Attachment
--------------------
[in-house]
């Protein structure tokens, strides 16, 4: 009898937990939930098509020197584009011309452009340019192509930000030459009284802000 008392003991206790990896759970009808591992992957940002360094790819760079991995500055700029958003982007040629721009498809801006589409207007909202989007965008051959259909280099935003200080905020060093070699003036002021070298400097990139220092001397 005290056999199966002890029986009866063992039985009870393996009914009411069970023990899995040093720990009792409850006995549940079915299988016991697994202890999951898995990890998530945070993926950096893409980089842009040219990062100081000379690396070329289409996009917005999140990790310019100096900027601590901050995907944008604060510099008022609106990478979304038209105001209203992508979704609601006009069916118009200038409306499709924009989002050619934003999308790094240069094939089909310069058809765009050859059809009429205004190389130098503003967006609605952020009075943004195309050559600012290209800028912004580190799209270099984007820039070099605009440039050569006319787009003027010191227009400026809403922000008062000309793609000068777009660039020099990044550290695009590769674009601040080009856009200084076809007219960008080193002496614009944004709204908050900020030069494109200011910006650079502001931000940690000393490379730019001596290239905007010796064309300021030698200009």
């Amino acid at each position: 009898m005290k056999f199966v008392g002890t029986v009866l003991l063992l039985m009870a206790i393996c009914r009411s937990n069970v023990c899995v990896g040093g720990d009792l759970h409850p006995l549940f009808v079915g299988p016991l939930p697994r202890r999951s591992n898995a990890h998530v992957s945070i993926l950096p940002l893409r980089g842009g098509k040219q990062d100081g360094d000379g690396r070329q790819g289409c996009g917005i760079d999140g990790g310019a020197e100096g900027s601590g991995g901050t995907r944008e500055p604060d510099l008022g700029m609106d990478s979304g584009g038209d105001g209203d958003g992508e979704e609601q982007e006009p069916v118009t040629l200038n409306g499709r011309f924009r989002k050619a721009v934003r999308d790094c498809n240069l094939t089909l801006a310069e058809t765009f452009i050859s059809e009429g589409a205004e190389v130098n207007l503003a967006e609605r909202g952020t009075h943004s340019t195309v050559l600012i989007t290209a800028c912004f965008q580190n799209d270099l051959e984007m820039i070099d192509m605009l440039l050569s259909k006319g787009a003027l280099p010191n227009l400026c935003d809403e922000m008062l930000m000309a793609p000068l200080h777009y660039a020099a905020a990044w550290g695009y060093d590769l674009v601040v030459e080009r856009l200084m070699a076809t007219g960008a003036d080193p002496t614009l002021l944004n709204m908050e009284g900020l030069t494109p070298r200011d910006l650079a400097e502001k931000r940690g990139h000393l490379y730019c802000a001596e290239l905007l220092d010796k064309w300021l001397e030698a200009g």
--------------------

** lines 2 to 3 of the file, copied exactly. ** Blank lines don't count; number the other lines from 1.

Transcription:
């Protein structure tokens, strides 16, 4: 009898937990939930098509020197584009011309452009340019192509930000030459009284802000 008392003991206790990896759970009808591992992957940002360094790819760079991995500055700029958003982007040629721009498809801006589409207007909202989007965008051959259909280099935003200080905020060093070699003036002021070298400097990139220092001397 005290056999199966002890029986009866063992039985009870393996009914009411069970023990899995040093720990009792409850006995549940079915299988016991697994202890999951898995990890998530945070993926950096893409980089842009040219990062100081000379690396070329289409996009917005999140990790310019100096900027601590901050995907944008604060510099008022609106990478979304038209105001209203992508979704609601006009069916118009200038409306499709924009989002050619934003999308790094240069094939089909310069058809765009050859059809009429205004190389130098503003967006609605952020009075943004195309050559600012290209800028912004580190799209270099984007820039070099605009440039050569006319787009003027010191227009400026809403922000008062000309793609000068777009660039020099990044550290695009590769674009601040080009856009200084076809007219960008080193002496614009944004709204908050900020030069494109200011910006650079502001931000940690000393490379730019001596290239905007010796064309300021030698200009």
């Amino acid at each position: 009898m005290k056999f199966v008392g002890t029986v009866l003991l063992l039985m009870a206790i393996c009914r009411s937990n069970v023990c899995v990896g040093g720990d009792l759970h409850p006995l549940f009808v079915g299988p016991l939930p697994r202890r999951s591992n898995a990890h998530v992957s945070i993926l950096p940002l893409r980089g842009g098509k040219q990062d100081g360094d000379g690396r070329q790819g289409c996009g917005i760079d999140g990790g310019a020197e100096g900027s601590g991995g901050t995907r944008e500055p604060d510099l008022g700029m609106d990478s979304g584009g038209d105001g209203d958003g992508e979704e609601q982007e006009p069916v118009t040629l200038n409306g499709r011309f924009r989002k050619a721009v934003r999308d790094c498809n240069l094939t089909l801006a310069e058809t765009f452009i050859s059809e009429g589409a205004e190389v130098n207007l503003a967006e609605r909202g952020t009075h943004s340019t195309v050559l600012i989007t290209a800028c912004f965008q580190n799209d270099l051959e984007m820039i070099d192509m605009l440039l050569s259909k006319g787009a003027l280099p010191n227009l400026c935003d809403e922000m008062l930000m000309a793609p000068l200080h777009y660039a020099a905020a990044w550290g695009y060093d590769l674009v601040v030459e080009r856009l200084m070699a076809t007219g960008a003036d080193p002496t614009l002021l944004n709204m908050e009284g900020l030069t494109p070298r200011d910006l650079a400097e502001k931000r940690g990139h000393l490379y730019c802000a001596e290239l905007l220092d010796k064309w300021l001397e030698a200009g």